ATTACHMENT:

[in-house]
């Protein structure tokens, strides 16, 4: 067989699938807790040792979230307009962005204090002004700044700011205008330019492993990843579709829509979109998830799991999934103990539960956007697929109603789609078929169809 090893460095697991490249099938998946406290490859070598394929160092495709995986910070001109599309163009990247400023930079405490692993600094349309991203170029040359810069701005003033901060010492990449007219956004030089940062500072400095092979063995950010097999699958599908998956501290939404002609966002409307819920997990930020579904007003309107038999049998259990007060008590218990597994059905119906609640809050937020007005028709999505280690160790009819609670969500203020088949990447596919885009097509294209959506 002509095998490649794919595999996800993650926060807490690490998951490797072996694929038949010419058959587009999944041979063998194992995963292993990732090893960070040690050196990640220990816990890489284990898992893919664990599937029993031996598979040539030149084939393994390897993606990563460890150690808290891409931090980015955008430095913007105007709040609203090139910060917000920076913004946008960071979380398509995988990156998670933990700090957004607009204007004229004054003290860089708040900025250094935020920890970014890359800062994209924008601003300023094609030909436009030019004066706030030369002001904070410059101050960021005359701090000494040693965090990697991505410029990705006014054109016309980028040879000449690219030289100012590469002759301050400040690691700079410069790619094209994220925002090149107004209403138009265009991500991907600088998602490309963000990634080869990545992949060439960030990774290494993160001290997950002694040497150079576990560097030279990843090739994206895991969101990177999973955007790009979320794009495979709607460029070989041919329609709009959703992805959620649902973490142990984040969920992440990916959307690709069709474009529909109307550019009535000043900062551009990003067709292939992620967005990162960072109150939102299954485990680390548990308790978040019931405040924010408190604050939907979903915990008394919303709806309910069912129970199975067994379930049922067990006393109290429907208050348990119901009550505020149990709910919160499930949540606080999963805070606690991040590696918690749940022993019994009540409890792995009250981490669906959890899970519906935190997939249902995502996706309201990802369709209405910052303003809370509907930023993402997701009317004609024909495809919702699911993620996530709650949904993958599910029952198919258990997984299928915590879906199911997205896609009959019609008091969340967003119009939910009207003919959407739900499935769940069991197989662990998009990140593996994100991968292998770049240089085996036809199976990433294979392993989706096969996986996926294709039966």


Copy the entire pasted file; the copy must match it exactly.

[in-house]
């Protein structure tokens, strides 16, 4: 067989699938807790040792979230307009962005204090002004700044700011205008330019492993990843579709829509979109998830799991999934103990539960956007697929109603789609078929169809 090893460095697991490249099938998946406290490859070598394929160092495709995986910070001109599309163009990247400023930079405490692993600094349309991203170029040359810069701005003033901060010492990449007219956004030089940062500072400095092979063995950010097999699958599908998956501290939404002609966002409307819920997990930020579904007003309107038999049998259990007060008590218990597994059905119906609640809050937020007005028709999505280690160790009819609670969500203020088949990447596919885009097509294209959506 002509095998490649794919595999996800993650926060807490690490998951490797072996694929038949010419058959587009999944041979063998194992995963292993990732090893960070040690050196990640220990816990890489284990898992893919664990599937029993031996598979040539030149084939393994390897993606990563460890150690808290891409931090980015955008430095913007105007709040609203090139910060917000920076913004946008960071979380398509995988990156998670933990700090957004607009204007004229004054003290860089708040900025250094935020920890970014890359800062994209924008601003300023094609030909436009030019004066706030030369002001904070410059101050960021005359701090000494040693965090990697991505410029990705006014054109016309980028040879000449690219030289100012590469002759301050400040690691700079410069790619094209994220925002090149107004209403138009265009991500991907600088998602490309963000990634080869990545992949060439960030990774290494993160001290997950002694040497150079576990560097030279990843090739994206895991969101990177999973955007790009979320794009495979709607460029070989041919329609709009959703992805959620649902973490142990984040969920992440990916959307690709069709474009529909109307550019009535000043900062551009990003067709292939992620967005990162960072109150939102299954485990680390548990308790978040019931405040924010408190604050939907979903915990008394919303709806309910069912129970199975067994379930049922067990006393109290429907208050348990119901009550505020149990709910919160499930949540606080999963805070606690991040590696918690749940022993019994009540409890792995009250981490669906959890899970519906935190997939249902995502996706309201990802369709209405910052303003809370509907930023993402997701009317004609024909495809919702699911993620996530709650949904993958599910029952198919258990997984299928915590879906199911997205896609009959019609008091969340967003119009939910009207003919959407739900499935769940069991197989662990998009990140593996994100991968292998770049240089085996036809199976990433294979392993989706096969996986996926294709039966």